Emma began to plan for a visit to England, though her people were fearful that she would not return – King Kamehameha II and his Queen had died while on a visit to England. In May 1865, she departed the Honolulu harbour and arrived at Southhampton on 13 July. She undertook several engagements and had an audience with Queen Victoria, who had also been her son’s godmother. On 9 September, they met in the white drawing room of Windsor Castle. Queen Victoria later recorded, “After luncheon, I received Queen Emma, the widowed Queen of the Sandwich Islands or Hawaii, met her in the Corridor & nothing could be nicer or more dignified than her manner. She is dark, but not more so than an Indian, with fine feathers (features?) & splendid soft eyes. She was dressed in just the same widow’s weeds as I wear. I took her into the White Drawing Room, where I asked her to sit down next to me on the sofa. She was much moved when I spoke to her about her great misfortune in losing her only child. She was very discreet & would only remain for a few minutes. She presented her lady, whose husband is her Chaplain, both being Hawaiians…” Later that year, Emma was invited to stay overnight at Windsor Castle where she also met the Princess Royal and her husband. At the end of the year, Emma travelled on to France for her health. While she was going around Europe, the heiress to the throne, Princess Victoria died. The King was a bachelor and could still father an heir, but now Emma also came into the picture as a possible successor.
At the end of July 1866, Emma departed for the United States and arrived on 8 August after an extremely rough crossing. She went by train to Washington to meet with President Andrew Johnson. After an absence of more than a year, Emma finally returned to Honolulu on 22 October 1866. She arrived to an unexpected offer of marriage – that of the King. She turned him down gently, saying she had religious scruples. The King would die just five years later, and the people anxiously awaited the naming of his successor. He may have preferred Emma, but he passed away on 11 December 1872 without naming an heir. Without a direct successor, a new sovereign would need to be elected. Emma did not make any effort to put her name forward. Eventually, Lunalilo was elected King. Emma had known him since they were children. Once again, there were rumours that she would marry the new King. His reign was to be short, and he died just over a year after his election. This time, Emma was more interested in becoming the next sovereign.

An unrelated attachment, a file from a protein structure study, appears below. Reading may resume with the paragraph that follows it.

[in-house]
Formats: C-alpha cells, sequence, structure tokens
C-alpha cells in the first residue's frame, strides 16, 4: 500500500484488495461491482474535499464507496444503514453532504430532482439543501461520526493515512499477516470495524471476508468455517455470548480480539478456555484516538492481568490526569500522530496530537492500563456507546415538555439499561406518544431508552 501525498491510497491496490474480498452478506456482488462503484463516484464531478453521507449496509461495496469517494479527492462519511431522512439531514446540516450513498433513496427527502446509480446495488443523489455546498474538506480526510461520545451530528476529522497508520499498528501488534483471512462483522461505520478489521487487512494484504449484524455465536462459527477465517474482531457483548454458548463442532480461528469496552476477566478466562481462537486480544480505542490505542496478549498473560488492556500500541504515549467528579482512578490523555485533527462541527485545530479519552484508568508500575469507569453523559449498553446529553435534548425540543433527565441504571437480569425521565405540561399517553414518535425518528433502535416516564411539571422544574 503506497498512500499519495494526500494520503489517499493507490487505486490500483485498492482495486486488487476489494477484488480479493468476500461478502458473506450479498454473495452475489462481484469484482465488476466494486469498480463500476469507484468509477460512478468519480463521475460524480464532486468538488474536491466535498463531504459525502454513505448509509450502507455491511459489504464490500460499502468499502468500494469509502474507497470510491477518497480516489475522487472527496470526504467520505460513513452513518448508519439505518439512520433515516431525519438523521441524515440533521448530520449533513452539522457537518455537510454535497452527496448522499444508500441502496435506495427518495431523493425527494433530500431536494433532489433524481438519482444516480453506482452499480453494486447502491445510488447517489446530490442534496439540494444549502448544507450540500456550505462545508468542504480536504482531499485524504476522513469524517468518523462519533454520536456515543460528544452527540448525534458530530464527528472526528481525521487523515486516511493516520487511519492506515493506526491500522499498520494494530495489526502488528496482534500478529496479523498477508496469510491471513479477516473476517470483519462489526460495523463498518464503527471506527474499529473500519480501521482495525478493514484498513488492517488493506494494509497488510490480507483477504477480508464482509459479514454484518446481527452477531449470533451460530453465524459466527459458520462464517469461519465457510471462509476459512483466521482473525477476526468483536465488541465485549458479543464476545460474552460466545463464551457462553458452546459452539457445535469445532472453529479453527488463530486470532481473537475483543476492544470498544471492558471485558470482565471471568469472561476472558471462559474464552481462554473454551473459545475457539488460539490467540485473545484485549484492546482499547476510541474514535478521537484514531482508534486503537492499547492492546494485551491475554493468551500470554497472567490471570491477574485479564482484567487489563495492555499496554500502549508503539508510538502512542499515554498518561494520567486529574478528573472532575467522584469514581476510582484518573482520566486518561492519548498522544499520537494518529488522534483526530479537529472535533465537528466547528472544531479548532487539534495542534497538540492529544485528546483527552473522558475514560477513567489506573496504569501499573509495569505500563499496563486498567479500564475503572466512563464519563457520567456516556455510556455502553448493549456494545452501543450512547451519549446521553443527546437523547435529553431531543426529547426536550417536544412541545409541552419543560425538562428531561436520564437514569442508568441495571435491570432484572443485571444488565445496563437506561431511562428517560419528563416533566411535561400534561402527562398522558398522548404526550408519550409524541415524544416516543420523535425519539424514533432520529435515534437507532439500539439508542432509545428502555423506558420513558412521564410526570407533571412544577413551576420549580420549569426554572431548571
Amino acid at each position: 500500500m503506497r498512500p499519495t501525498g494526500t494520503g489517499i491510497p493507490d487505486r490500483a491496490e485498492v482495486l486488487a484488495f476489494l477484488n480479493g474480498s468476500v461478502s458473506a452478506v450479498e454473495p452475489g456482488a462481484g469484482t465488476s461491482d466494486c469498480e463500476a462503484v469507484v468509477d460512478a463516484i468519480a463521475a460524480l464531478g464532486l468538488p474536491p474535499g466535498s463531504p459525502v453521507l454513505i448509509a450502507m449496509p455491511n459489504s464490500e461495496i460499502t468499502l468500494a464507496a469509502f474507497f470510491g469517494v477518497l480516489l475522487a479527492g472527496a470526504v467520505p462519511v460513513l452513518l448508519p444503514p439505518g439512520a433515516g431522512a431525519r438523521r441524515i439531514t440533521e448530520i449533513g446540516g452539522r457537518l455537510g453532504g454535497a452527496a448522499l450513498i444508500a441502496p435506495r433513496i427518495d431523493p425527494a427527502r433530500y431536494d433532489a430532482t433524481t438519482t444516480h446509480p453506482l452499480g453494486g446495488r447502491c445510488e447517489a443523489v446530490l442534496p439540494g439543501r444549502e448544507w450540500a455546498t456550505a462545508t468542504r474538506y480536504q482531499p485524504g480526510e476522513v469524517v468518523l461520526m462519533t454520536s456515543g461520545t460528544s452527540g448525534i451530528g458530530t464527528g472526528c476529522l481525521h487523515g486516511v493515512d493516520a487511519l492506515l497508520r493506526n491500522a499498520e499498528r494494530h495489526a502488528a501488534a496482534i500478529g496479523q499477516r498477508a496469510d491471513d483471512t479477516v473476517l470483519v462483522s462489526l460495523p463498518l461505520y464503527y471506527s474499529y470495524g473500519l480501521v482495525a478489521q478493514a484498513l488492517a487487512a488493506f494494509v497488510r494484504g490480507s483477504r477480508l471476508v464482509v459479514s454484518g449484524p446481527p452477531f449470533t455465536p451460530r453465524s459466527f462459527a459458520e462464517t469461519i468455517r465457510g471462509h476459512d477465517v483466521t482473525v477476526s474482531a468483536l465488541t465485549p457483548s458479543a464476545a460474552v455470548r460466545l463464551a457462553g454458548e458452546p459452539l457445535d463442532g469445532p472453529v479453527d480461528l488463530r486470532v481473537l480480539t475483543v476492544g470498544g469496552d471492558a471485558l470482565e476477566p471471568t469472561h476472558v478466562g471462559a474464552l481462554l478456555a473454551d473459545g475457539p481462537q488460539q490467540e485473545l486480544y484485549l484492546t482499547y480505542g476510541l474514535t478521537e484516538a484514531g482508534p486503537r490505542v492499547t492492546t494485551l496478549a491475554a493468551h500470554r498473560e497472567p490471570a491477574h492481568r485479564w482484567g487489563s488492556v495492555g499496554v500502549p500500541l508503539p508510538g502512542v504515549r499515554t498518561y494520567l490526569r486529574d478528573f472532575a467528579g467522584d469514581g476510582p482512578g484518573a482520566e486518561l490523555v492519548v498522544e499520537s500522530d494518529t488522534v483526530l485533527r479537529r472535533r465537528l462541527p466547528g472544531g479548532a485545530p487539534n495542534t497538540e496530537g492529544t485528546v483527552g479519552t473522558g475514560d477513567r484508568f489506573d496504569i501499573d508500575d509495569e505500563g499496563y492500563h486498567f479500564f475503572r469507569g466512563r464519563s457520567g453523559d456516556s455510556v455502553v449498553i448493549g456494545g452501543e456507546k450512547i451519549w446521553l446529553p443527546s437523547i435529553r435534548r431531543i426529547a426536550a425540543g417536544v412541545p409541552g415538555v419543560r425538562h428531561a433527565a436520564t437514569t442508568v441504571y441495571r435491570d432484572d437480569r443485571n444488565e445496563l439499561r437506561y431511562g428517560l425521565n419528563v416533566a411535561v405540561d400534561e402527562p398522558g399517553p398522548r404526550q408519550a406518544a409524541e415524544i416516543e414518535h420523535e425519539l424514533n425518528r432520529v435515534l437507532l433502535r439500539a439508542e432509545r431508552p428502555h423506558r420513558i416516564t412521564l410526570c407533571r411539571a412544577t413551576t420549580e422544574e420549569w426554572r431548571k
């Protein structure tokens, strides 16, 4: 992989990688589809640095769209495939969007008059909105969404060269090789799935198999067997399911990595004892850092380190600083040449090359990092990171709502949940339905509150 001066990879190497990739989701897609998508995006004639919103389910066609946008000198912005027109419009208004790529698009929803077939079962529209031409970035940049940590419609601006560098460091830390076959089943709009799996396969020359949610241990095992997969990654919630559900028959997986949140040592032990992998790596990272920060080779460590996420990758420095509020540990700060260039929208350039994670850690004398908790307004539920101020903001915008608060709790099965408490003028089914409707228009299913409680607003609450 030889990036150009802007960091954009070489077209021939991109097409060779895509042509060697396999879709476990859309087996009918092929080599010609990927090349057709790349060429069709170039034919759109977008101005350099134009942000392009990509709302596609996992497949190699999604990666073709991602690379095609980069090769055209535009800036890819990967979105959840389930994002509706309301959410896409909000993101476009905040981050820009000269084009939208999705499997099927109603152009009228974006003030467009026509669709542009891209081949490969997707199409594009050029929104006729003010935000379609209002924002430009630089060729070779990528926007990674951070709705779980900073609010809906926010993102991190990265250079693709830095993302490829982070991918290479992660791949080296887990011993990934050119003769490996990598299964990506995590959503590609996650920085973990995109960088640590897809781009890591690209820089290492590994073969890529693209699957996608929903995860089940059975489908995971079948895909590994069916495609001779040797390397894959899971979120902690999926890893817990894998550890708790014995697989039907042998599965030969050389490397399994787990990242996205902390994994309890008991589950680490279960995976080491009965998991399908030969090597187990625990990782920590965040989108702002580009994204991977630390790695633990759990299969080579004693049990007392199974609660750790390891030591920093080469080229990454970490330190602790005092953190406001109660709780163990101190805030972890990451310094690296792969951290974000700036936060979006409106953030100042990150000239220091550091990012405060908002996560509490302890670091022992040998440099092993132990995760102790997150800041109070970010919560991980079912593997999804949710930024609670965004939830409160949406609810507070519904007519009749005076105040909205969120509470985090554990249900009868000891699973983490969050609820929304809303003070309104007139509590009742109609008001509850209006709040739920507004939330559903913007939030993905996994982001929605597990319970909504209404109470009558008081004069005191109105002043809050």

Once again an election had to be held, and Emma actively campaigned for votes. In the end, she lost to Kalākaua who became the next King. Emma was disappointed and only begrudgingly accepted him as sovereign. Emma became known as the leader of the opposition, and there were several conflicts with the new King, his wife Kapiʻolani and his sister, the future Queen Liliʻuokalani. However, Emma remained popular with the people. Despite all of this, Emma remained surprisingly active. In 1881, she came down with smallpox and had to be quarantined for months. Several of her servants did not survive. In 1883, Emma – who had otherwise always been quite healthy – had suddenly suffered a seizure. She recovered but remained weak. In July 1884, she had another seizure as she got off her horse. She suffered from memory loss, was paralysed and could not see out of her right eye. Emma realised her own mortality and began to write her will. On 2 January 1885, she celebrated her 49th birthday with a large reception and appeared in good spirits.
Emma died on 24 April 1885 after complaining of a headache and suffering another seizure. Her funeral service was held on 17 May 1885 with the church overflowing with people. The Reverend at the funeral spoke, “She loved the people. Love begets love. The common people believed that Queen Emma did really care for them.”1